As the U.S. population ages, more non-lawyers are starting businesses that offer Medicaid planning services to seniors. While using one of these services may be cheaper than hiring a lawyer, the ultimate costs may be far greater. If you use a non-lawyer to do Medicaid planning, they may not have any legal knowledge or training. Bad advice can lead seniors to purchase products or take actions that won’t help them qualify for Medicaid and may actually make it more difficult. The consequences of taking bad advice can include the denial of benefits, a Medicaid penalty period or a tax liability……

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Medicaid’s benefits for assisted living facility residents

Assisted living facilities are a housing option for people who can still live independently but who need some help. Costs for these facilities can range from $2,000 to more than $6,000 a month, depending on location. Medicare won’t pay for this type of care, but Medicaid might. Almost all state Medicaid programs will cover at least some assisted living costs for eligible residents. Unlike with nursing home stays, there is no requirement that Medicaid pay for assisted living, and no state Medicaid program can pay directly for a Medicaid recipient’s room and board in an assisted living facility. But with assisted living costs roughly half those of a semi-private nursing home room, state officials understand that they…..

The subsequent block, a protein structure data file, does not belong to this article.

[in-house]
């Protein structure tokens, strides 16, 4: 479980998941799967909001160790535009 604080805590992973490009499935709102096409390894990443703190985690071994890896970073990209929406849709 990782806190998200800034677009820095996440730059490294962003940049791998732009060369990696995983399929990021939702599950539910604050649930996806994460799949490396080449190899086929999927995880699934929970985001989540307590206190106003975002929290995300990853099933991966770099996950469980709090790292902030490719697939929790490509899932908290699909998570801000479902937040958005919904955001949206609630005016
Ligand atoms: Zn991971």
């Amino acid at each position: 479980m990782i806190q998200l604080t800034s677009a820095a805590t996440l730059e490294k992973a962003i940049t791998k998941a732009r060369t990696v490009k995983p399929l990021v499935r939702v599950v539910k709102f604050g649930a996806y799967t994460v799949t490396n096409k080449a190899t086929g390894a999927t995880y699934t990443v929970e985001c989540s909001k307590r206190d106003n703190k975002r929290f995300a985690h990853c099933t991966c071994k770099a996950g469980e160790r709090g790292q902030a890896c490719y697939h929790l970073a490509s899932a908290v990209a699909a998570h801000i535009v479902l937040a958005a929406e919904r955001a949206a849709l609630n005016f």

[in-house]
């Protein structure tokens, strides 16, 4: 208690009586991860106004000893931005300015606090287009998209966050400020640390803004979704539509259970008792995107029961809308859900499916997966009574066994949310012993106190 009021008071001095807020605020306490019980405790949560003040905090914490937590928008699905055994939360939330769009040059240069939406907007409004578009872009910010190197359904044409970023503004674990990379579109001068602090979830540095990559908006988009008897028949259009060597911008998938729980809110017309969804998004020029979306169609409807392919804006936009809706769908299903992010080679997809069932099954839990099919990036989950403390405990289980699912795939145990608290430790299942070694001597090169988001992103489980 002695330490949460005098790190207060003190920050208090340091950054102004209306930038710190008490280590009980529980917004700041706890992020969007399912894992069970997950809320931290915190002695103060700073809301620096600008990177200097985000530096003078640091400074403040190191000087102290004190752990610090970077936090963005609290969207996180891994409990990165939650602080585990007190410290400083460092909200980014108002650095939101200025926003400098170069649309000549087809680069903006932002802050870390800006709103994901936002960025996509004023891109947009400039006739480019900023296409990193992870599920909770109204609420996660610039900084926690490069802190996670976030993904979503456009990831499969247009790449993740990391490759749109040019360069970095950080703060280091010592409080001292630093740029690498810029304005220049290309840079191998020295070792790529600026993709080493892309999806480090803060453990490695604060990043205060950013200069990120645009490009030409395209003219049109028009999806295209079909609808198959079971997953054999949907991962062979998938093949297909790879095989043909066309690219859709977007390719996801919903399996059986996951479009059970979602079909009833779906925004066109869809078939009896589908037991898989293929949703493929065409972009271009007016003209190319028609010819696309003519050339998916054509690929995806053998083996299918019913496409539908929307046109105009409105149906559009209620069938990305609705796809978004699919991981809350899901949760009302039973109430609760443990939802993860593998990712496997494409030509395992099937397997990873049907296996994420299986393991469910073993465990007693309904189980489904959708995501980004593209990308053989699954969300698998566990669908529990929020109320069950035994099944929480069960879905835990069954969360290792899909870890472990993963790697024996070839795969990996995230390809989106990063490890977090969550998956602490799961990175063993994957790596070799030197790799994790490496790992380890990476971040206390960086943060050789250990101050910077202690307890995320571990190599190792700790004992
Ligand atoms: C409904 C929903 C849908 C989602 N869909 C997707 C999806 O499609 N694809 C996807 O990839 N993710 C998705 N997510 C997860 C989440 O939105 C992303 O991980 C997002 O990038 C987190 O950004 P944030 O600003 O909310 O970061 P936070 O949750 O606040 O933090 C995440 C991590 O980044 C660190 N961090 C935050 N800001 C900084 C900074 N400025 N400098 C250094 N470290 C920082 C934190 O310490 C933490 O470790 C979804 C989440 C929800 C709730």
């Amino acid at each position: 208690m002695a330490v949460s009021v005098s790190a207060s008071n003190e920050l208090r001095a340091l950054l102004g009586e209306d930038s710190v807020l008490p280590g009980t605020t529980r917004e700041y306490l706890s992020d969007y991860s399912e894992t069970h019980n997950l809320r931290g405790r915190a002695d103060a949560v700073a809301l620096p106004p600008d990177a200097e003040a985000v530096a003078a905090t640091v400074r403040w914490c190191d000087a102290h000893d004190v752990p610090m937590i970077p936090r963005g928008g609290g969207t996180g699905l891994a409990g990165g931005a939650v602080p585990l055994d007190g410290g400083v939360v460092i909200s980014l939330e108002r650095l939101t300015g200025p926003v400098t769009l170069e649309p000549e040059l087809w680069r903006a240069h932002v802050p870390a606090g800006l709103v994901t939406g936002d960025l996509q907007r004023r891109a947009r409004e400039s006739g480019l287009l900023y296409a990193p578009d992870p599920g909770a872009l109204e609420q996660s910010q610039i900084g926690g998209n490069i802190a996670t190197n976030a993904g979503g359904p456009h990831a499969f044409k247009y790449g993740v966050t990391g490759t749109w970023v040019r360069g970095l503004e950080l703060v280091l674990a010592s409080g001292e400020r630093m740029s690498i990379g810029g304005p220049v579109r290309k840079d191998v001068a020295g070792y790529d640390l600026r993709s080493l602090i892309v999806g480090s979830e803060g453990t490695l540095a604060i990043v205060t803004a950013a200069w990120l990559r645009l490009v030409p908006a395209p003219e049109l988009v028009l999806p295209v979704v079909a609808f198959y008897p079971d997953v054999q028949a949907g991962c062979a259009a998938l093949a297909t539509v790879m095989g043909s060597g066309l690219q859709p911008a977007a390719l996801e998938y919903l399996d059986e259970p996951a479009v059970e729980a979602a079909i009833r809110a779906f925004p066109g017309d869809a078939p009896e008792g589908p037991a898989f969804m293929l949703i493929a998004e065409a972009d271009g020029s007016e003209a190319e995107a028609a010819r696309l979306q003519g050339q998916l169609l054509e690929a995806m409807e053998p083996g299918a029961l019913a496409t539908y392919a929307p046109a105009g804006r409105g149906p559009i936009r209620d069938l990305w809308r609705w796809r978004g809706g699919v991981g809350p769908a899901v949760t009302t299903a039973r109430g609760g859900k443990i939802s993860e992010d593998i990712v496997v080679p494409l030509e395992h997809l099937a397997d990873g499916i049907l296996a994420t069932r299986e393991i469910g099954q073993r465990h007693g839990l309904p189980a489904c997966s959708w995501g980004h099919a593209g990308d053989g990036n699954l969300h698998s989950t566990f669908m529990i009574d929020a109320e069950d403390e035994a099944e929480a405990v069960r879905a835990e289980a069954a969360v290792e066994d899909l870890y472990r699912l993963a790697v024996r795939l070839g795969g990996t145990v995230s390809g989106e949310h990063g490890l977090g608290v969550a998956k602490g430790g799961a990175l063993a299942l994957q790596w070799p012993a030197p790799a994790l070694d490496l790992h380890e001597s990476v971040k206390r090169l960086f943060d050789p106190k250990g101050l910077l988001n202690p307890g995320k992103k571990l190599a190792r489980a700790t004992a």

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How to pass on your home tax-free

Giving your house to your child or children can have tax consequences, but there are ways to accomplish this tax-free. The best method to use will depend on your individual circumstances and needs. Leave the house in your will The simplest way to give your house to your children is to leave it to them in your will. In 2017, as long as the total amount of your estate is under $5.49 million it will not pay estate taxes. In addition, when your children inherit property it reduces the amount of capital gains taxes they will have to pay if…..

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Who has the right to dispose of the ashes of the body of the decedent?

Ann, as the surviving spouse, has preference to control the disposition of Thomas’s cremains under Texas Health and Safety Code Section 711.002.

May a probate court order Curtis as independent executor of Thomas’s Will to control the disposition of his remains?

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Which court, probate court or district court, has jurisdiction?

Does a Harris County, Texas statutory probate court that issued a guardianship order have exclusive jurisdiction, and therefore venue, over a case involving a Ward that was originally filed in a Hidalgo County, Texas district court that has mandatory statutory venue to whether relief may issue in a case that involves an interest in real property?

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Seniors who are no longer ‘independent’ can’t be discriminated against

Can an apartment complex require elderly residents to prove that they can live independently? How about a retirement community that caters to both independent and assisted-living residents – can it designate certain apartments or activities as only for people who are independent?

The answer might be more complicated than you think.